This couldn’t be further from the teachings of Jesus. In fact, Jesus was dirt poor for his entire earthly life. Carpentry wasn’t exactly the most lucrative business 2,000 years ago and the Son of God spent much of his time hanging out with poor fishermen, sick people and lots of sinners. This doesn’t exactly sound like a guy worried about his bank account or 401(k). Heretics like Creflo Dollar and Joel Osteen tend to skip right over passages where Jesus says things like, “Do not store up for yourselves treasures on Earth, where moth and rust destroy, and where thieves break in and steal. But store up for yourselves treasures in Heaven, where neither moth nor rust destroys, and where thieves do not break in or steal, for where your treasure is, there your heart will be also.” — Matthew 6:19-21 (New American Standard)
I’m not one to begrudge anyone their wealth, but I’d say we should denounce heresies like this at every opportunity. Jesus never promised anyone an easy life or truckloads of cash. In fact, He said, “In the world you will have tribulation, but take courage; I have overcome the world.” (NAS) One translation even says, “…you will have trouble and suffering…” The Christian life isn’t about acquiring wealth. It’s about following Jesus. Remember his words in Matthew 6:24 — “No one can serve two masters, for either he will hate the one and love the other, or he will be devoted to the one and despise the other. You cannot serve God and money.” (New English Translation)
The bigger picture here is that Mr. Dollar, blinded by his false theology, seems convinced that he deserves and even needs a $65 million private jet so that he can “spread the Gospel.” What’s hilariously ironic is that the very Gospel Mr. Dollar claims he believes in was first spread throughout the world by a handful of ordinary guys commissioned by Jesus himself to, “Go into all the world and preach the gospel to all creation”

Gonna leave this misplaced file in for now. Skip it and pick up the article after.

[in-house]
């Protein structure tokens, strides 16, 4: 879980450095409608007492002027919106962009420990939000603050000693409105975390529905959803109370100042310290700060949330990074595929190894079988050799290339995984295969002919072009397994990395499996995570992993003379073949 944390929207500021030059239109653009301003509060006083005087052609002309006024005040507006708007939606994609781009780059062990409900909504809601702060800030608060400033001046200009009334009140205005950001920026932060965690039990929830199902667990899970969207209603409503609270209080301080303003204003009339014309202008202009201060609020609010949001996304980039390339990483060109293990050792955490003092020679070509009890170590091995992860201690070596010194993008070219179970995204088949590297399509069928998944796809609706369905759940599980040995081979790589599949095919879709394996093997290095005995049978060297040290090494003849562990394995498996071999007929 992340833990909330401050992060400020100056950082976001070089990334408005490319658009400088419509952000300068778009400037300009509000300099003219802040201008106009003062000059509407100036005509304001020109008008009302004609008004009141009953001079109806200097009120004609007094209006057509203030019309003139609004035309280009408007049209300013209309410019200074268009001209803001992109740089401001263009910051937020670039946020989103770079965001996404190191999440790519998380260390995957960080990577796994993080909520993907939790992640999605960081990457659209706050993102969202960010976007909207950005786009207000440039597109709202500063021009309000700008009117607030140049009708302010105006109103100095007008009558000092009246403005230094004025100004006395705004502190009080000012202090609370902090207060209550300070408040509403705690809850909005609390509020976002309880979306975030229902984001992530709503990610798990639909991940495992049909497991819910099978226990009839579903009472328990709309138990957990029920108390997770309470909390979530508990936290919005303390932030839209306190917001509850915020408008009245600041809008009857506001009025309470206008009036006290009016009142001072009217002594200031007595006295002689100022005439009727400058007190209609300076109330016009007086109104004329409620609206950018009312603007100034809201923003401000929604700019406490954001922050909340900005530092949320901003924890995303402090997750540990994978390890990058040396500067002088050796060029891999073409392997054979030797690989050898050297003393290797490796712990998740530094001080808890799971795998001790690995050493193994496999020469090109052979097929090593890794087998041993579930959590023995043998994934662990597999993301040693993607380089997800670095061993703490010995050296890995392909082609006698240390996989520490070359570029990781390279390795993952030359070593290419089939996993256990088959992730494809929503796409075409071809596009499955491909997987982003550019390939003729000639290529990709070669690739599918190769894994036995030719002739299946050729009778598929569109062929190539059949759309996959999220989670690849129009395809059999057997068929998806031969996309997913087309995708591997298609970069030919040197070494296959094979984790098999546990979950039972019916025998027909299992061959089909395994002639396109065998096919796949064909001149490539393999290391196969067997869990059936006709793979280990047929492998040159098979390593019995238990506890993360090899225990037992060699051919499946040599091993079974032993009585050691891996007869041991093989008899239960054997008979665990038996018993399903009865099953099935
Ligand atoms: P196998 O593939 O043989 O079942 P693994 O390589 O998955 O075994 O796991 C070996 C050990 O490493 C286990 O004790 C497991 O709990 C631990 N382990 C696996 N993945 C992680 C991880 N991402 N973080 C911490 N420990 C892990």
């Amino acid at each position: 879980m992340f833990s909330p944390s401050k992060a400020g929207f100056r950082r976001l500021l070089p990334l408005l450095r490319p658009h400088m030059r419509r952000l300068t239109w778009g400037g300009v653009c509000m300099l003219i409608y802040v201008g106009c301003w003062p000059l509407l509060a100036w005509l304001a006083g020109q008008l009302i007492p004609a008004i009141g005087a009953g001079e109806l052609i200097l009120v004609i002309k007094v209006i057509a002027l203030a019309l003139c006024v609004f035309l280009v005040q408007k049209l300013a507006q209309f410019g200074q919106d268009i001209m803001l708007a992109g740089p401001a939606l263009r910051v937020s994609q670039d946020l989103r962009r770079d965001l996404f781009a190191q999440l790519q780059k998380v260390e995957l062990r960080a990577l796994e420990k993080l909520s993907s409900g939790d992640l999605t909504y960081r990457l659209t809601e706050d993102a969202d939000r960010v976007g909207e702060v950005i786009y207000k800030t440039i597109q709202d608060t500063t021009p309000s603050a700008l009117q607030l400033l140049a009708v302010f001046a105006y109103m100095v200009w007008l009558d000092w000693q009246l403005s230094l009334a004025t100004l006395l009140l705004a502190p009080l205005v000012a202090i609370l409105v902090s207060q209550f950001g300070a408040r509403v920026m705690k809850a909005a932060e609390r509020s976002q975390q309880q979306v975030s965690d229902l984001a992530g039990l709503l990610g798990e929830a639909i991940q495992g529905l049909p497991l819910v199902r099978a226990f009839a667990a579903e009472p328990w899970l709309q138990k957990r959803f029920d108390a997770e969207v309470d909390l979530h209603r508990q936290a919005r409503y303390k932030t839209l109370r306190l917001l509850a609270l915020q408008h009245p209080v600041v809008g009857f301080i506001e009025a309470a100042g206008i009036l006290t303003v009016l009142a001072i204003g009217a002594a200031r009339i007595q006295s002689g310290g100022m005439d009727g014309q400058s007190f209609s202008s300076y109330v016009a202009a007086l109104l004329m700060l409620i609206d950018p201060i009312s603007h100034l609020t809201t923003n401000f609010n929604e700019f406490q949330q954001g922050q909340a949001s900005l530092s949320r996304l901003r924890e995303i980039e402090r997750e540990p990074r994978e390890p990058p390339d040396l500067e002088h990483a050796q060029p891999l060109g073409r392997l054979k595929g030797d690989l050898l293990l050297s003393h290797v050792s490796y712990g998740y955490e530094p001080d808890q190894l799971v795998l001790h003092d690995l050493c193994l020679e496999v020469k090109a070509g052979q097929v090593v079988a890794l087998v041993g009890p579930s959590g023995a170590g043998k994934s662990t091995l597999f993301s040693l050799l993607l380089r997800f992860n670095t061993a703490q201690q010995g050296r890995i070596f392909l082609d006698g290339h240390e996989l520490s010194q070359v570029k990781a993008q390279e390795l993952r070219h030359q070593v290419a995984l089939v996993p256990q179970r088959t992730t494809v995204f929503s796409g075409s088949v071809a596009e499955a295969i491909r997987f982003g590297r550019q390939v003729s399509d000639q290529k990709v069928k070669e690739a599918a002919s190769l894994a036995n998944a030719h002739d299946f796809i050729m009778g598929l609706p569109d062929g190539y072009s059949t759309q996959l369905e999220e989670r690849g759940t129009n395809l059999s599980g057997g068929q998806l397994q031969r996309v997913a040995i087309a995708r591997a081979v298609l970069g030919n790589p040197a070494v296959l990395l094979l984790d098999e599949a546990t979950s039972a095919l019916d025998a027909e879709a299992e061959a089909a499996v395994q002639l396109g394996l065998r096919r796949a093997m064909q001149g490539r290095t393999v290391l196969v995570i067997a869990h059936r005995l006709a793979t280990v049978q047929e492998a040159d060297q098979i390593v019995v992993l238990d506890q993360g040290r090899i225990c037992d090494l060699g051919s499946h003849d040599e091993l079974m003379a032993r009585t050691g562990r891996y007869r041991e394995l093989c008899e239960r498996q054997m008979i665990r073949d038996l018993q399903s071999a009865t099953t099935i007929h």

I’ll have to consult the original Greek, but I’m fairly certain that Peter, Paul, Andrew, Thomas, Phillip, Matthew, Bartholomew, James, Simon, Matthias and John didn’t have access to Gulfstream jets or Rolls-Royce luxury vehicles. They took the teachings of Jesus to the literal ends of the Earth — places like Asia Minor, modern-day Turkey and Greece, Syria, Carthage in North Africa, Persia, Ethiopia — all without the aid of modern technology. Even after their brutal executions, the Gospel taught by these disciples continued to spread like wildfire, despite being declared an illegal religion for many years.
I sympathize with Creflo’s need to transport food and other provisions to poor villages on distant continents. I get it. I really do. But I’ve watched dozens of missions teams, many led by my own father, take tons of supplies to third world countries all while flying coach on commercial airlines.
To be clear: I’m sure that, as a person, Mr. Dollar is a great guy. And I know that we can’t all agree on some of the deeper tenets of Christian theology and what makes someone an authentic leader of the Christian faith. But, I would venture to say that most of us should be able to come to a mutual consensus that any pastor, preacher, or minister who asks for $65 million to purchase a private jet for himself should be condemned, rebuked and denounced in the strongest terms possible.
Can’t we all just agree on that?